Dynamic stability of an axially accelerating viscoelastic beam

{ "0" : "Department of Mechanics, Shanghai University, Shanghai 200436, China" , "1" : "Shanghai Institute of Applied Mathematics and Mechanics, Shanghai 200072, China" , "3" : "Axially accelerating beam" , "4" : "Viscoelasticity" , "5" : "Method of averaging"}
European Journal of Mechanics - A/Solids (Impact Factor: 1.59). 01/2004; DOI: 10.1016/j.euromechsol.2004.01.002

ABSTRACT This work investigates dynamic stability in transverse parametric vibration of an axially accelerating viscoelastic tensioned beam. The material of the beam is described by the Kelvin model. The axial speed is characterized as a simple harmonic variation about the constant mean speed. The Galerkin method is applied to discretize the governing equation into a infinite set of ordinary-differential equations under the fixed–fixed boundary conditions. The method of averaging is employ to analyze the dynamic stability of the 2-term truncated system. The stability conditions are presented and confirmed by numerical simulations in the case of subharmonic and combination resonance. Numerical examples demonstrate the effects of the dynamic viscosity, the mean axial speed and the tension on the stability conditions.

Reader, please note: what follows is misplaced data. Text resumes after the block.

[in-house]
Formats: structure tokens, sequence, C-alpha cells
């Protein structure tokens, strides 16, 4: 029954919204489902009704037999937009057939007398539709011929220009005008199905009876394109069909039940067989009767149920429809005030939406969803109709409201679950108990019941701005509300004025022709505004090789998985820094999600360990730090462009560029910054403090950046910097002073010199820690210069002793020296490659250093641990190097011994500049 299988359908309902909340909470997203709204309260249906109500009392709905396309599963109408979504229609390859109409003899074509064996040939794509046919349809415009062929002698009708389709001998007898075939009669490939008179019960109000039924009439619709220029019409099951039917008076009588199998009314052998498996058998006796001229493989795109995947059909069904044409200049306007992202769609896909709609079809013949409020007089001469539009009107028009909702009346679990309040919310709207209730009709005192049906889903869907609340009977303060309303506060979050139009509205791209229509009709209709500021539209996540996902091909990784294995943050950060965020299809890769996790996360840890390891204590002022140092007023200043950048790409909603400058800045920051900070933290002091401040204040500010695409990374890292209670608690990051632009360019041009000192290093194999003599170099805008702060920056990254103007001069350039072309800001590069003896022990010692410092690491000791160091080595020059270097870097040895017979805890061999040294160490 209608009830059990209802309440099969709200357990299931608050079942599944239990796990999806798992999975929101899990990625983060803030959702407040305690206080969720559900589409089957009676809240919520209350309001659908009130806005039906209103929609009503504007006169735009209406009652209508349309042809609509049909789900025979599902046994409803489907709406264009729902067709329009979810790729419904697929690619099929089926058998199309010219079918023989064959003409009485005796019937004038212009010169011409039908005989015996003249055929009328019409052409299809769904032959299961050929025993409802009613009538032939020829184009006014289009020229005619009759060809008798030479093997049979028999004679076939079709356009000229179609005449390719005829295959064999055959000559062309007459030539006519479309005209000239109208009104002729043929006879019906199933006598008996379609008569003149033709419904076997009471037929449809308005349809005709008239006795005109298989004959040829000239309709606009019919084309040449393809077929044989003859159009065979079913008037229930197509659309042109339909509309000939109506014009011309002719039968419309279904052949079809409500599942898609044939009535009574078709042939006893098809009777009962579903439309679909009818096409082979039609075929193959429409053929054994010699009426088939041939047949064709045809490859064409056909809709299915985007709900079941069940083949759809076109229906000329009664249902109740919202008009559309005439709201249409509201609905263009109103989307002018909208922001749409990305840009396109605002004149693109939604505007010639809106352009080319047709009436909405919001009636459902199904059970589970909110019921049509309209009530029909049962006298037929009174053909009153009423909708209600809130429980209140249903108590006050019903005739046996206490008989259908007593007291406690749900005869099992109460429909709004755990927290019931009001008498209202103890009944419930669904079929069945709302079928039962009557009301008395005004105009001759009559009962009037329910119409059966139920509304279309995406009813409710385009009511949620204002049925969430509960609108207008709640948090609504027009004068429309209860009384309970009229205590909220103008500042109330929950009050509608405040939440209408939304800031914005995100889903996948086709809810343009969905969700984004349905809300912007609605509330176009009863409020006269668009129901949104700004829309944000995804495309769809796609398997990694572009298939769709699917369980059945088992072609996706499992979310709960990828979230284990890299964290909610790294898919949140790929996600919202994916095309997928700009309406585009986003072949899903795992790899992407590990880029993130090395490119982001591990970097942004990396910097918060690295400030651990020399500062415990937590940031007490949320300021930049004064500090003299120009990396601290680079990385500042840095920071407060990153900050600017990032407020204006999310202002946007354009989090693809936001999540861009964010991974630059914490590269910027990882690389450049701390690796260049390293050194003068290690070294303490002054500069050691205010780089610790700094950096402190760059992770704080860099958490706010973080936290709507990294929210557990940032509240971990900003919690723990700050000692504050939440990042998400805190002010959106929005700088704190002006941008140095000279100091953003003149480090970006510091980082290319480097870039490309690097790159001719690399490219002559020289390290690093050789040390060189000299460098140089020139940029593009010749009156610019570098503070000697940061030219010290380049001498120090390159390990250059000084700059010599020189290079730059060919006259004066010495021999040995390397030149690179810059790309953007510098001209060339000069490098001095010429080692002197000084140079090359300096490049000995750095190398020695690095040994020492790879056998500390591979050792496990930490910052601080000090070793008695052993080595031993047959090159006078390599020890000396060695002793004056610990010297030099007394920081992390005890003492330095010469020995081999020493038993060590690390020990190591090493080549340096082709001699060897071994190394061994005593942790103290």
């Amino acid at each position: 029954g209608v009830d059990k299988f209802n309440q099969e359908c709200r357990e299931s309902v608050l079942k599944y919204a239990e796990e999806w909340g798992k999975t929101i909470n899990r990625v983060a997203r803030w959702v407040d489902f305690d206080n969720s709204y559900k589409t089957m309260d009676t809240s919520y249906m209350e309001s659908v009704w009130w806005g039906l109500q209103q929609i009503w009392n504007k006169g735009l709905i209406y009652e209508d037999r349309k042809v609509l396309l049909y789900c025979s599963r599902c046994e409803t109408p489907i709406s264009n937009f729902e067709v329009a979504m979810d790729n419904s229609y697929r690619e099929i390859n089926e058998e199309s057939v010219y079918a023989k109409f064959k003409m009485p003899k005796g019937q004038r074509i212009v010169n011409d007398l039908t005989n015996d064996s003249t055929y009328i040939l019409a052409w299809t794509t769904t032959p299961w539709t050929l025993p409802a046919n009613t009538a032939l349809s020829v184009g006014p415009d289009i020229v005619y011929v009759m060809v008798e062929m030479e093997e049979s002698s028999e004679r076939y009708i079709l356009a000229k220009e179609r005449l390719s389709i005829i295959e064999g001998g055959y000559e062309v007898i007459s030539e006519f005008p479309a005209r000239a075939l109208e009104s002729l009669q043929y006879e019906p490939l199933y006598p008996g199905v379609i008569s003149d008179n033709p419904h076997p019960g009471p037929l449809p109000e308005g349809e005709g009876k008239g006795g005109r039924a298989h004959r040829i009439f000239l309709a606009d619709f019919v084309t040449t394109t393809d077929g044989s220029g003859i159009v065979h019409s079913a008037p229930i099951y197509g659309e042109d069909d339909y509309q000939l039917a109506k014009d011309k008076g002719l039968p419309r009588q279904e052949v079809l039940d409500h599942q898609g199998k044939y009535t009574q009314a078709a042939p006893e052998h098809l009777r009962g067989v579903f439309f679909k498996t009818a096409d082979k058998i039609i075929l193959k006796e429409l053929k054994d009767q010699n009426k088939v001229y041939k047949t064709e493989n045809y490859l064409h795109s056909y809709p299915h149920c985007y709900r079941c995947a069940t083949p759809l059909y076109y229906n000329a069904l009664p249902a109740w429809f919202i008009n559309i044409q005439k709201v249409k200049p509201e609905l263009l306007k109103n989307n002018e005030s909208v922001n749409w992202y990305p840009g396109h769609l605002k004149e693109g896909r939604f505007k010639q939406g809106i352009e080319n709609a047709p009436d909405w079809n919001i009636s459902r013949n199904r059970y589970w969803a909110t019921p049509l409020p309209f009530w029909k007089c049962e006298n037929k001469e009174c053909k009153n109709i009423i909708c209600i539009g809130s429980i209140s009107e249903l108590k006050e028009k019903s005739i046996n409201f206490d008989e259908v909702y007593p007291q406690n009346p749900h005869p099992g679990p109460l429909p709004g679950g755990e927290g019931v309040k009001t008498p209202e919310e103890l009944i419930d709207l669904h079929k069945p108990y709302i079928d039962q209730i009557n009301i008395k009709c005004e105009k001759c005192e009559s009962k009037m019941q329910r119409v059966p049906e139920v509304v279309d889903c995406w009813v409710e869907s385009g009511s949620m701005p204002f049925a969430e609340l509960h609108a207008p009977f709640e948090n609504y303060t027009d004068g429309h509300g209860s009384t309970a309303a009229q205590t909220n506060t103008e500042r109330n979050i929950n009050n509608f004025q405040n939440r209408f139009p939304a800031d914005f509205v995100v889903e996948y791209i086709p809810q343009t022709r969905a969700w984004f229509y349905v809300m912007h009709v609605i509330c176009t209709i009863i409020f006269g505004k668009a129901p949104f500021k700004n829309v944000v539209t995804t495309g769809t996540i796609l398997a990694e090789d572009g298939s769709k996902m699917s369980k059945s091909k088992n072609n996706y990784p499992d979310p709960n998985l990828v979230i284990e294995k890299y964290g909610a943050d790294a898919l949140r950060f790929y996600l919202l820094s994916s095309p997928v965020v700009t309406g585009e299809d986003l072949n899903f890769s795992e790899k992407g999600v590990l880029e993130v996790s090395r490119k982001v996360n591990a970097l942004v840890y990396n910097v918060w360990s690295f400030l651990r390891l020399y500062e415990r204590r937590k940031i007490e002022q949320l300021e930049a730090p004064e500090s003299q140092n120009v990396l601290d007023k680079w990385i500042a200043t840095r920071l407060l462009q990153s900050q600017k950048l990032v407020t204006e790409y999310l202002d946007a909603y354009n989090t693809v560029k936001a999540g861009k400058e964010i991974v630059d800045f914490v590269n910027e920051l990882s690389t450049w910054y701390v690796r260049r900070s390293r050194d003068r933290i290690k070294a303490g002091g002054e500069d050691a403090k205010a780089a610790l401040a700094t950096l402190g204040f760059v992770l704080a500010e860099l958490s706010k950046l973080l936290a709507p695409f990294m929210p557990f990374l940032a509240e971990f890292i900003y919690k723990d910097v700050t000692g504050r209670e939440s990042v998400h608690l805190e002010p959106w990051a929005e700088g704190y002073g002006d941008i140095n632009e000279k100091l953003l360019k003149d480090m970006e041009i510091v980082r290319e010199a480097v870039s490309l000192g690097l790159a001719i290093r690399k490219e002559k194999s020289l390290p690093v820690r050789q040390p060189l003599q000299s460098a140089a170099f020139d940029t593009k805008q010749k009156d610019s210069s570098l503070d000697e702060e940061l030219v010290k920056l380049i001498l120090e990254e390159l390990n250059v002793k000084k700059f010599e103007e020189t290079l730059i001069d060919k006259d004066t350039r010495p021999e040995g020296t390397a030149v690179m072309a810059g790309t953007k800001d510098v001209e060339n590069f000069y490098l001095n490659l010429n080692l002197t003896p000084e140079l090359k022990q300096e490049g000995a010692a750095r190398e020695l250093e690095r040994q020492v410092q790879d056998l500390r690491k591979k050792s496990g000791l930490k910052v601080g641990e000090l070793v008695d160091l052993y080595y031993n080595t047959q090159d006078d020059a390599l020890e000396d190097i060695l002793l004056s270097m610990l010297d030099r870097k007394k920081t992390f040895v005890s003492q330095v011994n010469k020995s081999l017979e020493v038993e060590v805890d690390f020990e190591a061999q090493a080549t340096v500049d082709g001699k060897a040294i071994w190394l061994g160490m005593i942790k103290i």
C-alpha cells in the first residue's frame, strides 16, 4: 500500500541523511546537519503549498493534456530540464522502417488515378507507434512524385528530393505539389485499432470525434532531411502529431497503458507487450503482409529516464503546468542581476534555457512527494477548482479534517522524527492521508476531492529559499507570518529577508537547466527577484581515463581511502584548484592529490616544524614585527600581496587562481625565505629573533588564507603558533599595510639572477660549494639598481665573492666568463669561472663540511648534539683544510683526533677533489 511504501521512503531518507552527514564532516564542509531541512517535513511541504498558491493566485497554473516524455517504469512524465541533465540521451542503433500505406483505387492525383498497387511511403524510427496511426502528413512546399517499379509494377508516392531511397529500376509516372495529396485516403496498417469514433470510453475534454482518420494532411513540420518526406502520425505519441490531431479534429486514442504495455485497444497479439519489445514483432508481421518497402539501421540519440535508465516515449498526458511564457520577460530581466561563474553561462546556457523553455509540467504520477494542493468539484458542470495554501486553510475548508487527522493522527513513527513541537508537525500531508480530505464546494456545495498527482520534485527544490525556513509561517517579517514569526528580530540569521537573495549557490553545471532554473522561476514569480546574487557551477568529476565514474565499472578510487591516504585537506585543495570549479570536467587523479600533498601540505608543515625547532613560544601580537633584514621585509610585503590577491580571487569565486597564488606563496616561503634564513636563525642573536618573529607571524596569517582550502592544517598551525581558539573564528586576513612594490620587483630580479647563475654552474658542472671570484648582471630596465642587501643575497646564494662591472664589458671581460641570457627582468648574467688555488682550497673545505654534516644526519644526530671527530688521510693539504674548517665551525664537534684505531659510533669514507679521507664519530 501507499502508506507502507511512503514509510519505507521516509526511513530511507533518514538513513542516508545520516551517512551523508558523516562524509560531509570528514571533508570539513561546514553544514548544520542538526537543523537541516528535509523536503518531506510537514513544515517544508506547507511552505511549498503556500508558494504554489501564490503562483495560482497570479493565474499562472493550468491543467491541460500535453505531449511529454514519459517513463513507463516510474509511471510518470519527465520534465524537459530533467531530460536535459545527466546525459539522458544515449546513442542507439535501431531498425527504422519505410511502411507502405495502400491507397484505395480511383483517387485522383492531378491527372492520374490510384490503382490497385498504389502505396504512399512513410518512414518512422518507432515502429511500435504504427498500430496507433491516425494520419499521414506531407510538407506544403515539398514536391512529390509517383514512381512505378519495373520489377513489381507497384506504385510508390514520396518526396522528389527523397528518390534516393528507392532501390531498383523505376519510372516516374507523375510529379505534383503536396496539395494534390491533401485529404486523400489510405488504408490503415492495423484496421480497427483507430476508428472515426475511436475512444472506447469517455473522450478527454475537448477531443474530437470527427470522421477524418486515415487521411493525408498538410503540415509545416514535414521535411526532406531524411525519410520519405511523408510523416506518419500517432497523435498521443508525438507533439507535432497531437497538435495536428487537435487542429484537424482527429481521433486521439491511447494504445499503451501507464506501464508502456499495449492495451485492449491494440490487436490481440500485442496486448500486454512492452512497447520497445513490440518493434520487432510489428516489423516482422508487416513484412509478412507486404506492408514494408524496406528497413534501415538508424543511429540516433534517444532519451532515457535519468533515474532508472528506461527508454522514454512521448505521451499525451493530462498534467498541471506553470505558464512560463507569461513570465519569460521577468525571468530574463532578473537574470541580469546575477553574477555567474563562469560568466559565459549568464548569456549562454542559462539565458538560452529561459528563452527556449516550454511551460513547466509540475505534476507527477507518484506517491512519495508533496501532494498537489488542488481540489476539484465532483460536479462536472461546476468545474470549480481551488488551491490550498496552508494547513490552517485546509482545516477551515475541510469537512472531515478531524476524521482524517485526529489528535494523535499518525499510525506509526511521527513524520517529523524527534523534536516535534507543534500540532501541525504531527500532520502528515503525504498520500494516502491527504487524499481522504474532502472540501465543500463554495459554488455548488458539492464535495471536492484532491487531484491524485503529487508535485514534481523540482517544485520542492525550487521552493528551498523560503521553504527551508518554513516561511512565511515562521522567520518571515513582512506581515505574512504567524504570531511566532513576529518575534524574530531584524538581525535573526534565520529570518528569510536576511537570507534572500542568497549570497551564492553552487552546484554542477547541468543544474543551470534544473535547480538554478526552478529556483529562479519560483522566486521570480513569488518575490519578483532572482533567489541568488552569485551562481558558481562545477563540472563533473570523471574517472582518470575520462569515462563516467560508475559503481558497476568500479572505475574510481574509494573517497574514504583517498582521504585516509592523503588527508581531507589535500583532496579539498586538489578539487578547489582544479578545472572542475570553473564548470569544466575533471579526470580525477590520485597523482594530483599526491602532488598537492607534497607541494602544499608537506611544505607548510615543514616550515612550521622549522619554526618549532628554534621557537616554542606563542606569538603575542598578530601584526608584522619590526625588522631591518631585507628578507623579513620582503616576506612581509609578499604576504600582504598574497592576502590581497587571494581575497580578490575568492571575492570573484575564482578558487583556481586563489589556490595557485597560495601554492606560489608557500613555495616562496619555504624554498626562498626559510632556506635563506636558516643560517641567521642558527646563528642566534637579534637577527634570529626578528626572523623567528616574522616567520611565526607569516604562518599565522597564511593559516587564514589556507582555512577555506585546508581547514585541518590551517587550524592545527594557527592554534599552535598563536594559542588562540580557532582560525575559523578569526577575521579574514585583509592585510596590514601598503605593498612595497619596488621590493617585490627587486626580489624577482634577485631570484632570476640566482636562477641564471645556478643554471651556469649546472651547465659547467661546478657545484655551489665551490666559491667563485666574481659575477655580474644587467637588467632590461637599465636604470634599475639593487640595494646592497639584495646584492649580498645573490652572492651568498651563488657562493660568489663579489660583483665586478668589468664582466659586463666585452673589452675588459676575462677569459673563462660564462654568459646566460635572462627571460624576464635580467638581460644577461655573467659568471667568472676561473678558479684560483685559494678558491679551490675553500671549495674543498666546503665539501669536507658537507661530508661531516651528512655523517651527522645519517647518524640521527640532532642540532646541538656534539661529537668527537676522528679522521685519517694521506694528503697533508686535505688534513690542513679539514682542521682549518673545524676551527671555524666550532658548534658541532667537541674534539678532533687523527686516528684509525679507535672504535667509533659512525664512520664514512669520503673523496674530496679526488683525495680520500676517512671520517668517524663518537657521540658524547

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    ABSTRACT: A mathematical model describing the nonlinear vibration of horizontal axis wind turbine (HAWT) blades is proposed in this paper. The system consists of a rotating blade and four components of deformation including longitudinal vibration (named axial extension), out-of-plane bend (named flap), in-plane/edgewise bend (named lead/lag) and torsion (named feather). It is assumed that the center of mass, shear center and aerodynamic center of a cross section all lie on the chord line, and don't coincide with each other. The structural damping of the blade, which is brought about by materials and fillers is taken into account based on the Kelvin–Voigt theory of composite materials approximately. The equivalent viscosity factor can be determined from empirical data, theoretical computation and experimental test. Gravitational loading and aerodynamic loading are considered as distributed forces and moments acting on blade sections. A set of partial differential equations governing the coupled, nonlinear vibration is established by applying the generalized Hamiltonian principle, and the current model is verified by previous models. The solution of equations is discussed, and examples concerning the static deformation, aeroelastic stability and dynamics of the blade are given.
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